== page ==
Alpha Power Investing Newsletter

May 7, 2012

International Diversification

Since the end of 1999, the U.S. stock market has experienced two bear markets: March 2000 to August 2002 and October 2007 to March 2009. Both bear markets were deeper than 40% top-to-bottom (S&P 500 price only), with some mutual funds experiencing 60% to 80% declines in both cases.

Many investment advisors have promoted diversifying portfolios into foreign equities in order to dampen U.S. volatility and increase returns. The chart below demonstrates the near-futility of that approach over the past 12 ¼ years.

With the exception of Emerging Markets, foreign exposure has been mostly an exercise in futility as both European and Asian markets pretty much marched in lock-step with the U.S. As you can see, however, Emerging Markets exposes investors to much higher volatility and much deeper losses in bear markets. In 2008, for example, Emerging Markets dropped 70% and have yet to recover.

As readers of this newsletter know, Alpha's solution to risk management is to hold equities only during time periods when repeating seasonal influences exert a positive force on the market. One of the most reliable seasonal forces is the annual forecasting cycle, which tends to provide a consistent positive influence on the market from late-October to late-May. Over the past 62 years, the market has been up 80% of the time during this period.

As long-term readers also know, this influence is not confined to the U.S. Since the forecasting cycle is an artifact of human nature (which is the same everywhere) it is reasonable to assume that it displays its effects in most foreign markets. Research has shown that it clearly influences the long-term results of about 30 foreign markets, skewing returns into the annual "power zone".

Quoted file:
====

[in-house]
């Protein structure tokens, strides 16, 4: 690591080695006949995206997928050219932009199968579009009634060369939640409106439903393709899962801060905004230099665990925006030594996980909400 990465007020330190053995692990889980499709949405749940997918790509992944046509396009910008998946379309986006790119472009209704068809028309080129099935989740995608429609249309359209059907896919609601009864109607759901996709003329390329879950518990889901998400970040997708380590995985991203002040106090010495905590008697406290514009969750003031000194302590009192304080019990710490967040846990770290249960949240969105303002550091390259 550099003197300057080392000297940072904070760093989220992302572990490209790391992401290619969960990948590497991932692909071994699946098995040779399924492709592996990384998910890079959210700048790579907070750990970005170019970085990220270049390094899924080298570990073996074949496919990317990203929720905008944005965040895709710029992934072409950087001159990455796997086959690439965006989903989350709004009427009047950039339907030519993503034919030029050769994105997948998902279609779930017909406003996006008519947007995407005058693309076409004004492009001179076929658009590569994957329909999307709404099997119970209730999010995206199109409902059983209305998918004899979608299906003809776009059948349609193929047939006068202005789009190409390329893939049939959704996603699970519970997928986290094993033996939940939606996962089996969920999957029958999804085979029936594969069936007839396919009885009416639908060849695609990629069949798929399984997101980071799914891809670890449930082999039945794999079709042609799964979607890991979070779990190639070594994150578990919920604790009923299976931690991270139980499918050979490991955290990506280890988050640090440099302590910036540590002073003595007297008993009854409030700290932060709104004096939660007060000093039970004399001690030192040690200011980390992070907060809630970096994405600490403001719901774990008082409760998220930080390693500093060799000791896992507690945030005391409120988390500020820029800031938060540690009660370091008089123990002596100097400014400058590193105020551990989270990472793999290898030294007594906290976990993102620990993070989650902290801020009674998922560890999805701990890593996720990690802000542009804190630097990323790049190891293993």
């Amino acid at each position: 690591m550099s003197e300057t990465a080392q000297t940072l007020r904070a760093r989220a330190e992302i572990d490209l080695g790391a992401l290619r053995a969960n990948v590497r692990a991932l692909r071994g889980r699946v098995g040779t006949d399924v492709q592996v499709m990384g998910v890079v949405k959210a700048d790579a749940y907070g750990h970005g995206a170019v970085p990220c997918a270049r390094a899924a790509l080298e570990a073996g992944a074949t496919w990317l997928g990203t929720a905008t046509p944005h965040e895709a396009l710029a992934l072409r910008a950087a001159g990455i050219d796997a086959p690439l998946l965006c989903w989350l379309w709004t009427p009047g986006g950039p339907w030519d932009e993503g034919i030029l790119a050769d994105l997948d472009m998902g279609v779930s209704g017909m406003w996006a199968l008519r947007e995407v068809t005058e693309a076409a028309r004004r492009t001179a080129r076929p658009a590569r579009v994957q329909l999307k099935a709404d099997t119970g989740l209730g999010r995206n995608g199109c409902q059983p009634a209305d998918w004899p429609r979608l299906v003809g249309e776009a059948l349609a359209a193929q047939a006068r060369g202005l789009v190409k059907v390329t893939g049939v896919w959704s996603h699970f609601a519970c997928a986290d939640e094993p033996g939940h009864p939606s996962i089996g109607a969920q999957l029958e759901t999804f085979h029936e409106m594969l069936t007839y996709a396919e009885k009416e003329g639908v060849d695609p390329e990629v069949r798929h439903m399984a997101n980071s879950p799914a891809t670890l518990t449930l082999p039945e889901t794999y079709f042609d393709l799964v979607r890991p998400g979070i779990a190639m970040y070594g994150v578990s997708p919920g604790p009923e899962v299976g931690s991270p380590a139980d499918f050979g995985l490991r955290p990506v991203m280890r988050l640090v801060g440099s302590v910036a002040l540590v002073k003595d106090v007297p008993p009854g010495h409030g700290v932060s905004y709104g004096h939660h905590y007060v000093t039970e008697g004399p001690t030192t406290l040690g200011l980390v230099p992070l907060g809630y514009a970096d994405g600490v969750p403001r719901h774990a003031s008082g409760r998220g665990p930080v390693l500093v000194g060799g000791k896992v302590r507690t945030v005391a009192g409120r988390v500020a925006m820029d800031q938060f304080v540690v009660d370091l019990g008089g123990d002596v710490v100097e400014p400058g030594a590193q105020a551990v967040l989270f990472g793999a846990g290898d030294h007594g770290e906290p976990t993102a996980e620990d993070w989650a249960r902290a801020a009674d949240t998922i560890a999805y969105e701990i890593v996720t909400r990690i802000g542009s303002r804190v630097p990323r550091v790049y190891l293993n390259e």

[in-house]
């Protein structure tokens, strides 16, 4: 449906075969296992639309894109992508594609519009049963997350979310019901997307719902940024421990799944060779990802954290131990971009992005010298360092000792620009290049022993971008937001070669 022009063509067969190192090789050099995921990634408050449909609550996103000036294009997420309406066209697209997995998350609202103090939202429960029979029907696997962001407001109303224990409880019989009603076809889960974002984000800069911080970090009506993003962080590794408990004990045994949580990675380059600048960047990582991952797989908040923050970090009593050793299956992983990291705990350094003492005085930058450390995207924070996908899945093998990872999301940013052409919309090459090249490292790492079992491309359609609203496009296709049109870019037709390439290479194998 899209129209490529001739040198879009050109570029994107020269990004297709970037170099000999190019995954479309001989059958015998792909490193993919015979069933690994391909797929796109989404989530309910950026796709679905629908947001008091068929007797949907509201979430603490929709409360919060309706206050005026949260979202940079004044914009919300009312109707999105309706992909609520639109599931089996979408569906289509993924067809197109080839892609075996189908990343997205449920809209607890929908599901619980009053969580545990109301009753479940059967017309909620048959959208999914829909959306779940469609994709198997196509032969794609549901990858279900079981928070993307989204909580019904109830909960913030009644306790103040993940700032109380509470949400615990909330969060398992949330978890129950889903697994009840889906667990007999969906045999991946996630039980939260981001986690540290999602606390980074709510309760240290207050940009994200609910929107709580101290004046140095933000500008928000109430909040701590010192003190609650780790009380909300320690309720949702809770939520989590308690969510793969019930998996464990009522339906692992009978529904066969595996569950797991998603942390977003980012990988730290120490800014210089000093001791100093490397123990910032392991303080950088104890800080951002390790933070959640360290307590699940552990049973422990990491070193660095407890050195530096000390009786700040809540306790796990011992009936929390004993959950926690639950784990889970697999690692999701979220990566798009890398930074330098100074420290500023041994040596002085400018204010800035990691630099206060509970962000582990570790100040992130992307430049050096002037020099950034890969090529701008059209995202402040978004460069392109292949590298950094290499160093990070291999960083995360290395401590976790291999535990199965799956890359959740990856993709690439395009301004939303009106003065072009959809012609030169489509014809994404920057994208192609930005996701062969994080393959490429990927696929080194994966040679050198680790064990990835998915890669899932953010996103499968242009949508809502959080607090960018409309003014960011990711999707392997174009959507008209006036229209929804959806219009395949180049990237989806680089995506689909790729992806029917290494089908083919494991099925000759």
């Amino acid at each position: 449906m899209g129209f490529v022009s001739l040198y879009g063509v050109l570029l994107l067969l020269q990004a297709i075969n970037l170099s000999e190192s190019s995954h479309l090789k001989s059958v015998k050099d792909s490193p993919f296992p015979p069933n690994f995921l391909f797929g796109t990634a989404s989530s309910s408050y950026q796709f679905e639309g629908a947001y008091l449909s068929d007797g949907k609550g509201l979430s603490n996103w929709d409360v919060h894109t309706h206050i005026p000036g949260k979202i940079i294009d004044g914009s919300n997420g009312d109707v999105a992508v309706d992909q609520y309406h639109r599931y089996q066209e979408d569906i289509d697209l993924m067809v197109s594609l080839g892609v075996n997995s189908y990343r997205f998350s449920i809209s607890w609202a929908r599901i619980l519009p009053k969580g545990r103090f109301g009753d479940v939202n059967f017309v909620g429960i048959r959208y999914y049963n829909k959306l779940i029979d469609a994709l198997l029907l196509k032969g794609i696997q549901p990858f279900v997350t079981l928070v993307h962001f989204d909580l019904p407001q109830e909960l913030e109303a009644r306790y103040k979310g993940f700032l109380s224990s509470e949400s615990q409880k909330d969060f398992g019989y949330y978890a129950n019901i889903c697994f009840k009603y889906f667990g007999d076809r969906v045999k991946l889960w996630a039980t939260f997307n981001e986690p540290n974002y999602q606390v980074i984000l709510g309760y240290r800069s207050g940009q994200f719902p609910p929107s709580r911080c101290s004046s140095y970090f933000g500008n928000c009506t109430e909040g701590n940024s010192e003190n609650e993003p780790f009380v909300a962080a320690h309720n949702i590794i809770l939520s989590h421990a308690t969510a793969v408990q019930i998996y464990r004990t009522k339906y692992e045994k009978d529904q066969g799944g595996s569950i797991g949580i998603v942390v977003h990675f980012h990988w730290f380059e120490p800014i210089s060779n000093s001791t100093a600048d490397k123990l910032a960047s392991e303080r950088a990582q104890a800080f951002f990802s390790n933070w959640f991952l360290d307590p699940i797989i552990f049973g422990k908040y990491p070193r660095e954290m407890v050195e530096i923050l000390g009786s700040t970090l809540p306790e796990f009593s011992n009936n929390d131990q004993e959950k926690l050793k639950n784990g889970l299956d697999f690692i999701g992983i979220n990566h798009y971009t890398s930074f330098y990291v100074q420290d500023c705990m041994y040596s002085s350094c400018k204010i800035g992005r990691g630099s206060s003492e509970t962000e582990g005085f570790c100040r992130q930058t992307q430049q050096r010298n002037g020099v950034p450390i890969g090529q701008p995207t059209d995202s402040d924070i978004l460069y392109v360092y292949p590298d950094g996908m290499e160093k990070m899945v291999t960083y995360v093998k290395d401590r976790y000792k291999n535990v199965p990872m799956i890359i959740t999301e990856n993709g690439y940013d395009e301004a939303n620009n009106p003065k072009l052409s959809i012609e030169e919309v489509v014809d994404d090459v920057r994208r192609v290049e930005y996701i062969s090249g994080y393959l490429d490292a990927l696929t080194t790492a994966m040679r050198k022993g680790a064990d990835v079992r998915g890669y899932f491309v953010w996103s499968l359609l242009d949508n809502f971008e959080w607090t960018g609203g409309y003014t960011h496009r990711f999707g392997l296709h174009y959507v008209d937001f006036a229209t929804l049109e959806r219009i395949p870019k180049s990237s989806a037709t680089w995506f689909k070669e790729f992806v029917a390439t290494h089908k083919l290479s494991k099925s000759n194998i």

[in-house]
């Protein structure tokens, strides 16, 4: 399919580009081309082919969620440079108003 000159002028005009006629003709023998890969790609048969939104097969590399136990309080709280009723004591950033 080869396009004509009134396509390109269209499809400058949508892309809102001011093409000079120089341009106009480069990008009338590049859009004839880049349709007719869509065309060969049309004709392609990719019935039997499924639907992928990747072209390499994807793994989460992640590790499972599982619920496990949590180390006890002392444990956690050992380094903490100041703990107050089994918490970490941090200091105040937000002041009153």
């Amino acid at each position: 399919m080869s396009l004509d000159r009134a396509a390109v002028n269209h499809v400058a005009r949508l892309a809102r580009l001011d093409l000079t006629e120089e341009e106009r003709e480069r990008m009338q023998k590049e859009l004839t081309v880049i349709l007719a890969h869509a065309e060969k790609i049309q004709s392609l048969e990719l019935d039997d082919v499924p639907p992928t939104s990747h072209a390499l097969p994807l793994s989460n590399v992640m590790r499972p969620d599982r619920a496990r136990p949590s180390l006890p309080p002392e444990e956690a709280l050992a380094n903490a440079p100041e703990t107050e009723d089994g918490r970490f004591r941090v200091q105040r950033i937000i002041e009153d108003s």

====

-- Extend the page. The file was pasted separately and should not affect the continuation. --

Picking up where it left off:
In our market, this is clearly illustrated in the Mid-Cap Power Index, which is constructed by holding the S&P MidCap 400 Index from November through May, then holding the Barclays Capital Intermediate Treasury Index the other five months of the year. The chart below shows the effect of this policy against the U.S. and foreign indexes across the two bear markets of the past 12 ¼ years.

If any reader is currently holding an Emerging Markets mutual fund or thinking about investing in one, take a look at what happens over the long-term by holding the MSCI Emerging Markets index from November through May, then holding intermediate treasury bonds the other five months of the year (Seasonal Emerging).

As you can see, over the past 12 ¼ years, the seasonal approach has more than doubled the returns of the MSCI Emerging Markets index while eliminating most of the hair-raising declines in 2000-2002 and 2008-2009.

Another thing clearly demonstrated by these charts is that international diversification has been powerless to mitigate risk over the past decade. This is not to say that such an approach must always fail. It will succeed if the foreign market is clearly undervalued in relation to the U.S. This was the case in the mid-sixties, when Japanese stocks were dirt cheap compared to the U.S. Today, however, there are few pockets of deep value internationally and so it is reasonable to expect that the volatility of the U.S. market will be mirrored in most other countries as well. As a result, all investors should keep market risk under control by exploiting the annual "power zone".

The Alpha Seasonal Strategy has just exited the market and will hold bonds until the end of September. The FormulaTM and Mid-Cap Power Index Managed Account strategies will exit the market at the end of May, returning to equities in late-October.

Sincerely,
Jerry Minton, Ph.D.
President
1-877-229-9400, Ext. 11

Past performance is not a guarantee of future performance. The Mid-Cap Power Index is an index and, like the S&P 500 or any other index, is not investable. Investors may use funds which deviate from the indexes represented in the Mid-Cap Power Index. The data used to construct the Mid-Cap Power Index were obtained from a database provided by Callan Associates. While Alpha believes that the data is accurate, we cannot guarantee it to be so.

 
© 2012 Alpha Investment Management, Inc.
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